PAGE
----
CT scans, Computed Tomography scans, provide much better detail as the imaging is done layer by layer. The images can then be stacked to create a 3D image of specific areas. This is ideal for surgeons to calculate the exact position of a tumor to better assist the operation.

Interestingly, most animal CT scans are conducted in hospitals with skilled technicians. This means the dog must be kept at the vets overnight, kept off food and then transported in the morning from the vet clinic to the hospital. CT scans are faster than MRIs, taking roughly 45 minutes for the entire procedure, but the dog still needs to be anesthetized.

CT scans are also less expensive but still carry a significant cost. The average cost of a CT is $1000 but there are other costs to include such as bloodwork, hospitalization and examination.

Finding the best low-cost places for scans can be difficult, but there are companies with online lists of facilities that offer scans. For instance, in the UK there are 32 facilities and they are listed on one website which anyone can access.

In the US, there are several websites such as Animal Scan and Best Price MRI which find nearby facilities and contact details for MRI and CT scans.

Conclusion of MRI for dogs

Although the use of MRI in veterinary medicine is a relatively new procedure, it has already made an invaluable contribution to diagnosing and treating many conditions in dogs.

For example, MRI is considered the most accurate diagnostic tool for determining the extent of a disc herniation. The images can show not only whether a herniated disc is touching a nerve, but also whether it’s compressing it. This information helps your veterinarian determine how to treat your dog’s problem.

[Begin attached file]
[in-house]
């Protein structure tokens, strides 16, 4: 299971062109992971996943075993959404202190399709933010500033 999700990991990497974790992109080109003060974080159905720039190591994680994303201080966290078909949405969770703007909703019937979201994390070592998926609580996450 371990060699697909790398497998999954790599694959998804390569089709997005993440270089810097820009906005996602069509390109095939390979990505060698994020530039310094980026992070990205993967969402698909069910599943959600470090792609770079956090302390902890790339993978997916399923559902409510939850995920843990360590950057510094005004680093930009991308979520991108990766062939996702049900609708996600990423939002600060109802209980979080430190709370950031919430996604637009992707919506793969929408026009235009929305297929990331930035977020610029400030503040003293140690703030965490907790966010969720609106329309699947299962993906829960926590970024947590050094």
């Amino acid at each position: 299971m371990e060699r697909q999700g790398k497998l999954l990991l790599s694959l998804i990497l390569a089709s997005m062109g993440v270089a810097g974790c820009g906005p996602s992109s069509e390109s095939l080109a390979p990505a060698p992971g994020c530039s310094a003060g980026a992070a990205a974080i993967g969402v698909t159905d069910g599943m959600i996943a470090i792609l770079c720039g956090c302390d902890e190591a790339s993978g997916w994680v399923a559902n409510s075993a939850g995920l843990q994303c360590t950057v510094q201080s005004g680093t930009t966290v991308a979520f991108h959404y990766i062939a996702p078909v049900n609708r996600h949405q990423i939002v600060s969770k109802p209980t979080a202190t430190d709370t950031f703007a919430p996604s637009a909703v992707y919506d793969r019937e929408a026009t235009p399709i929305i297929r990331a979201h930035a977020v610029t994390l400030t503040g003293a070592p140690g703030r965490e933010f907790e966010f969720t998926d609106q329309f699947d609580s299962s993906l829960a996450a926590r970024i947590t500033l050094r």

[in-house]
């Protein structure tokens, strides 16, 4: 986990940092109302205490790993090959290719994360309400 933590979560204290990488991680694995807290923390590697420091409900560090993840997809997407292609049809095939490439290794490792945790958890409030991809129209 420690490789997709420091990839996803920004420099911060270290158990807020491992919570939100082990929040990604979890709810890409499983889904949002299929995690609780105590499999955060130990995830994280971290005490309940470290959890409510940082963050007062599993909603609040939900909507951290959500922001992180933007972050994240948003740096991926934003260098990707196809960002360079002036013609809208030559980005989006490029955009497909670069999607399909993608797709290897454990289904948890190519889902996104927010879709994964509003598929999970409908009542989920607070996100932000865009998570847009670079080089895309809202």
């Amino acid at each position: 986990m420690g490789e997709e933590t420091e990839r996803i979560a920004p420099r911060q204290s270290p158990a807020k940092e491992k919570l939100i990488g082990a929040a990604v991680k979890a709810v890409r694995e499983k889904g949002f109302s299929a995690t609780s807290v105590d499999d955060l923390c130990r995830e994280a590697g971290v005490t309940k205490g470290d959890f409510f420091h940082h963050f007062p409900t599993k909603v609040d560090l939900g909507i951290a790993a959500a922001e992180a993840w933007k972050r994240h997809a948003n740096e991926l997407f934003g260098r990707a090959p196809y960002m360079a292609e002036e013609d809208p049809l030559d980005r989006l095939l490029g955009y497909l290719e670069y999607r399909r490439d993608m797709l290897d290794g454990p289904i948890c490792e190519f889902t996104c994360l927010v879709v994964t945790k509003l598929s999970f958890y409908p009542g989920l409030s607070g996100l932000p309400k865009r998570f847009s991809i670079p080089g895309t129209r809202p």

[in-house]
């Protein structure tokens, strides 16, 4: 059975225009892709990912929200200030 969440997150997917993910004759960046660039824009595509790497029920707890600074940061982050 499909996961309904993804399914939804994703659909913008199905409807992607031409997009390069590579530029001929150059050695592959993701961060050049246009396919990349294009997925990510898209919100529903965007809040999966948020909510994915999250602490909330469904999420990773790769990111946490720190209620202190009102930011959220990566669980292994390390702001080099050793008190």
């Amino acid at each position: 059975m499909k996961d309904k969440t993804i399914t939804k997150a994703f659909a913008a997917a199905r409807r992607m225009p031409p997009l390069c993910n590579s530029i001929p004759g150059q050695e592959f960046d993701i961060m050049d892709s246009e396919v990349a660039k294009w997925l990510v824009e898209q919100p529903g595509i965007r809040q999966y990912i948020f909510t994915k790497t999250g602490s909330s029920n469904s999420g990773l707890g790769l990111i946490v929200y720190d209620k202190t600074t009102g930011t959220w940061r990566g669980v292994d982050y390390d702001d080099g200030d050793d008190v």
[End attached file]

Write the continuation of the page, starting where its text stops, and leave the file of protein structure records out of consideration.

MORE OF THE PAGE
MRI can help diagnose a variety of other conditions in dogs, from brain disorders to tumors. In some cases, MRI can reveal problems that would otherwise be invisible on X-rays.

The cost of an MRI scan ranges from $2000 to $4000 or more depending on the health condition of your dog and the facility performing the test. If your dog needs to be sedated or anesthetized for the procedure, you’ll also need to factor in anesthesia costs.

Most pet insurance companies won’t cover MRI or CT scans because they are considered elective diagnostic procedures (versus life-saving procedures). However, some policies may reimburse you for part of the cost based on your plan’s terms and deductible.

If you’ve had an experience with MRI for your dog and would like to share it with our readers, please feel free to leave us a comment below!

Dr. Dee Takes Her Own Dog for a Special MRI
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Hannah Elizabeth is an English animal behavior author, having written for several online publications. With a degree in Animal Behaviour and over a decade of practical animal husbandry experience, Hannah's articles cover everything from pet care to wildlife conservation. When she isn't creating content for blog posts, Hannah enjoys long walks with her Rottweiler cross Senna, reading fantasy novels and breeding aquarium shrimp.